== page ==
2023: The Best Year Ever
I have blazing-fast WiFi at the office. It uses the latest Wifi 6 802.11ax signals with 5G bandwidths. Everything was going great until it wasn’t.
I finally realized that for the past few weeks, I had been waiting and getting frustrated with slow load times. Everything I do for work involves the internet. But it had been slowing down, and like a frog in a pot of water coming to boil, I hadn’t realized until I was cooked.
My Operations Director suggested plugging in an ethernet cable. I did. The results were magical! I was back to blazing!
Why was I using slow internet for so long? Because I didn’t know it was slow. I wish I had known.
It’s Not What It Seems
Often with our personal finances, we think everything is going well. And maybe it was, at one point. But things can slowly get off track, and we can slow way down in our progress without even realizing it!
I noticed this in my own personal finances when I was doing my quarterly review and deeper annual review. Some items had gotten off track, and it was costing me money I didn’t realize. I thought they were one way when they were another. It wasn’t what it seemed. I wish I had known.
What about your finances? Are you on top of them? Is your inattention costing you tens, hundreds, or even thousands of dollars?
I Wish I Had Known
One of the most common phrases I hear from new clients going through the Strategy Session and Planning Meetings is, “I wish I had known this ten/twenty/forty years ago.”
Some of us know our finances are probably a wreck. We have no idea what we’re doing. And we have little interest in learning about it. Yet it is probably costing us big money and slowing down our progress. What’s keeping us from seeking help? Fees? Inaction costs more. Embarrassment over the state of our finances?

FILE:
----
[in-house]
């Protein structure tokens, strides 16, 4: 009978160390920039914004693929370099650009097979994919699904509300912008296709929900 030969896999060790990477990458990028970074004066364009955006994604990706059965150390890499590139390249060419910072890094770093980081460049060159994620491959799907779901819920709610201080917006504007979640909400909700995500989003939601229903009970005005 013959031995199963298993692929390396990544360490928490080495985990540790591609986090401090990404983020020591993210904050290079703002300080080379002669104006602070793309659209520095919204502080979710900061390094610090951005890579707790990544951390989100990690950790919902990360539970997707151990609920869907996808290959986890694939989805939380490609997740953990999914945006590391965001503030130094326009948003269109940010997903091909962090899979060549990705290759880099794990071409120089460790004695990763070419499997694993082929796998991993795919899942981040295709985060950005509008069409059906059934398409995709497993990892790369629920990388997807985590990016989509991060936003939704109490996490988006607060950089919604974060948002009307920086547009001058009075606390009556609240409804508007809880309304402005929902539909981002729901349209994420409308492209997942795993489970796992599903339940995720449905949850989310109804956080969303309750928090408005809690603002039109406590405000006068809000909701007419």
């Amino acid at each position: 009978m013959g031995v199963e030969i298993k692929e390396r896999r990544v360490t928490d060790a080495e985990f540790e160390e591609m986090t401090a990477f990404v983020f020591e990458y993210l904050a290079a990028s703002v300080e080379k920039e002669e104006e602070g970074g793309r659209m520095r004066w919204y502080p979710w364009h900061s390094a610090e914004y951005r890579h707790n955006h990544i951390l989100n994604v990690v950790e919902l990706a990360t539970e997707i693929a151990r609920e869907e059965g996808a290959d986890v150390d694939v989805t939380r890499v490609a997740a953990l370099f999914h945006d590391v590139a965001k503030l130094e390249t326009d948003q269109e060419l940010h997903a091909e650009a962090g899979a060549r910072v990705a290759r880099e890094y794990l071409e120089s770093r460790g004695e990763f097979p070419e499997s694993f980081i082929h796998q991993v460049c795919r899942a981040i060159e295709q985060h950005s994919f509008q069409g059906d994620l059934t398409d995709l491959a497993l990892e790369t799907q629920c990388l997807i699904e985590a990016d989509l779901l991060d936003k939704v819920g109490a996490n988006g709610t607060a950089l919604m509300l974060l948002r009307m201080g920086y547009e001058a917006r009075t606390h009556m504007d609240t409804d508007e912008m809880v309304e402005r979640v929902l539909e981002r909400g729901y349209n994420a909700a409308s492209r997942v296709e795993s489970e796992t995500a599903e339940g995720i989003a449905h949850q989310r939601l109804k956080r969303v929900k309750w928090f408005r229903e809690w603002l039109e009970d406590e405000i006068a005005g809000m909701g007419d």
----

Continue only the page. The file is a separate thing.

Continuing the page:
A. You’re probably more normal than you thought.
B. There are definitely worse cases.
Get help. Get it now! If you don’t, a year from now, you’ll be saying, “I wish I had known this last year.”
Some of us have our finances together. We’d rank ourselves high on financial literacy and wisdom. We’ve been managing our own money for years. I’ve met a lot of people like this, too. And yet, I’ve never met anyone whose finances couldn’t be improved. Even the well-prepared and up saying, “I wish I had known.”
2023: The Best Year Ever
Let’s make 2023 the year we get back on top of our finances. The world is crazy. It always has been and always will be. But one thing we can control is our finances. We can control it better this year, starting now.
Let’s start increasing our knowledge of finances. Then let’s build our belief in good behavior. And let’s inspire ourselves to action.
Let’s complete a year-end Net Worth to see what we have, where it is, and what it’s worth. Then we’ll complete an Income Statement to see how much we made in 2022, how much we saved, and how much we spent. Let’s use that information to plan better for 2023 and make better choices.
How about we start a budget and control where our money goes instead of wondering where it went?
Let’s save money, and spend better. Not spend less; spend better. Let’s invest in the things that are truly important to us.
We’re going back to basics in January. Net-Worth & Income. Budgeting. Planning. We will cover them in a way that increases your knowledge, builds your belief, and inspires action. That’s what we do.
By the end of the year, you’ll have turned “I wish I had known” into “I’m glad I did that.” Stay tuned, and let’s make 2023 the best year ever.
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This article is educational only and is not intended to be investment, legal, or tax advice or recommendations, whether direct or incidental. Again, this is not investment advice. Consult your financial, tax, and legal professionals for specific advice related to your specific situation. Never take investment advice from someone who doesn’t know you and your specific situation. All opinions expressed in this article are those of the people expressing them. Any performance referenced is historical and is no guarantee of future results. All indices are unmanaged and may not be directly invested in.